Sunday 10 January 2016

Sunday - WW1 Remembered


April 1915 - January 1916

The Gallipoli Campaign, also known as the Dardanelles Campaign, the Battle of Gallipoli or the Battle of Çanakkale took place on the Gallipoli peninsula in the Ottoman Empire, now modern day, Turkey, between April 1915 and January 1916. In this military campaign 100 years ago, about 58,000 allied soldiers, including 29,000 British and Irish soldiers and 11,000 Australians and New Zealanders lost their lives in the Gallipoli campaign. A further 87,000 Ottoman Turkish troops died fighting the allies and at least 300,000 more on both sides were seriously wounded.

The Gallipoli campaign was backed by Winston Churchill, then First Lord of the Admiralty, and began with the aim of knocking one of Germany's main allies, the Ottoman Empire, out of the war.

But it failed, despite more than half a million Allied servicemen pouring on to the Gallipoli peninsula, at a cost of around 58,000 lives either in battle or from disease.

The last Allied troops were withdrawn on January 9, 1916.

The fighting in Gallipoli was devastating with tremendous loss of life. And yet, as with all conflict there was also bravely beyond belief . This is perhaps more famously remembered for the "six VCs before breakfast" which were awarded in recognition of the bravery shown by the 1st Battalion, The Lancashire Fusiliers.

A bronze cross pattée bearing the crown of Saint Edward surmounted by a lion with the inscription FOR VALOUR. A crimson ribbon is attached

The Victoria Cross is awarded for ..."most conspicuous bravery or some daring or pre-eminent act of valour or self-sacrifice, or extreme devotion to duty in the presence of the enemy..."

They are :

Richard Willis was born in Woking, Surrey on 13 October 1876, he attended the Royal Military College, Sandhurst and was commissioned in 1897.

John Elisha Grimshaw was born in Abram, Lancashire, and on 20 January 1893 joined the Lancashire Fusiliers at 19, two years before the outbreak of war.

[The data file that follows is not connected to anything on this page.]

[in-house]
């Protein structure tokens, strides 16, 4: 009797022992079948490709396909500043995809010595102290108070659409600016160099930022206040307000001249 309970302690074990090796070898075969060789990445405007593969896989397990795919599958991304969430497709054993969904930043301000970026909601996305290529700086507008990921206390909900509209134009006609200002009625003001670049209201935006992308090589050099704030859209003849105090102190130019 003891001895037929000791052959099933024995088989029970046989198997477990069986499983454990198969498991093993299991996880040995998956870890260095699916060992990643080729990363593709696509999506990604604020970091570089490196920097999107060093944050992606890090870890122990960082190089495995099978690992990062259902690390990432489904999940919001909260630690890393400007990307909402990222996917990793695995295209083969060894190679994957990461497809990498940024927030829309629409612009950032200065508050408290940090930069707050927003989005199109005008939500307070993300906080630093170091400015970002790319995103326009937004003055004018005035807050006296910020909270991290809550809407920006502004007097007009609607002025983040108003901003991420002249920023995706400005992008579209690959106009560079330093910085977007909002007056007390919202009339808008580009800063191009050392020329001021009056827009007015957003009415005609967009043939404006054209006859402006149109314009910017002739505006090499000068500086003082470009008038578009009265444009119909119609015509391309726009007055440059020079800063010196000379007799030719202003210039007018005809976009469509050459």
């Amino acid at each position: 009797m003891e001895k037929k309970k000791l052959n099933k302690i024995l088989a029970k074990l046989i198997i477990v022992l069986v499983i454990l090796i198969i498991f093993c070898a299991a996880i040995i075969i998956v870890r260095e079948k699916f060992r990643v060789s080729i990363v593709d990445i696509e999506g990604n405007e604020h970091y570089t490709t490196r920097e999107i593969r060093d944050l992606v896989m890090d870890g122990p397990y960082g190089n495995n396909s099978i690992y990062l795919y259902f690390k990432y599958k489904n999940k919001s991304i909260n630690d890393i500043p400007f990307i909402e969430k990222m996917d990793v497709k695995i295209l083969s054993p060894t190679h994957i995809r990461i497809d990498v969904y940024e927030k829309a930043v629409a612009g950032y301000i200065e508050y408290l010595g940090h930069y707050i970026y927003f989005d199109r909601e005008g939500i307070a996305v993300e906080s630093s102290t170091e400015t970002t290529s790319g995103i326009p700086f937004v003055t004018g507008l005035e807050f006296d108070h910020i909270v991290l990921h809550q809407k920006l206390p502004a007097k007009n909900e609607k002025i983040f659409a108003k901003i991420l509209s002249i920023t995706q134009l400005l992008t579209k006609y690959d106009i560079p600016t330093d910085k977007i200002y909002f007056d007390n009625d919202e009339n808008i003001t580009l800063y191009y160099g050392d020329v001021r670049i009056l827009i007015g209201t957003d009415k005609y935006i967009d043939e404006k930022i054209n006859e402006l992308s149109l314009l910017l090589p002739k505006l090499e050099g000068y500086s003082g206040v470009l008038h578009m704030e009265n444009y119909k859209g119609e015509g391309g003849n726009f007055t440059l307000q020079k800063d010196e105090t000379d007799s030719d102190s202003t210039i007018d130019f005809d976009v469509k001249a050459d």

Alfred Joseph Richards was born in Plymouth on 21 June 1879. At aged 14, he enlisted in the Lancashire Fusiliers (his father's old regiment) as a bandboy, and over the next seven years served in Malta, Gibraltar and Egypt before returning to England, then reenlisting to his old battalion after just two months.

Captain Cuthbert Bromley was born on 19 September 1878 in Seaford, Sussex and was commissioned in 1898, serving in Africa and India for 17 years.

Sergeant Frank Edward Stubbs was born on 12 March 1888 in Walworth, Surrey, enlisting at a very young age and serving in India before the First World War.

Pte William Keneally was born on 26 December 1886 in Wexford, Ireland. His family moved to Lancashire, and after 10 years in the 'pits' he enlisted in the army in 1909 for a seven-year term.

Today the Queen and Prince Philip will lay a wreath at the Sandringham War memorial to commemorate the centenary of the ending of this event. This memorial was erected by the Queen's grandfather, George V, and it honours the Norfolk men who were killed during The Great War. Several of them lost their lives whilst fighting at Gallipoli.

Source : British Legion

The Gallipoli Memorial can be visited at the National Memorial Arboretum

The Fusilers Museum currently have a special exhibition to commemorate the 6VCs before breakfast which continues until summer 2016.

A novel I read about Gallipoli :

Glory by Rachel Billington

The blurb (from Amazon):

A poignant and compelling story of three lives torn apart by the Battle of Gallipoli.

Arthur Tarrant, an Oxford graduate headed for his uncle's law firm, changes path leaving behind his fiancée Sylvia and joins the army, destined for Gallipoli. There, his life becomes entwined with that of Fred Chaffey, a country boy from Dorset.

Glory tells of the fatal errors made by the leaders of the army, the heroism of the men, and the struggles to understand the situation while nurturing relationships in the most strange and difficult of circumstances.

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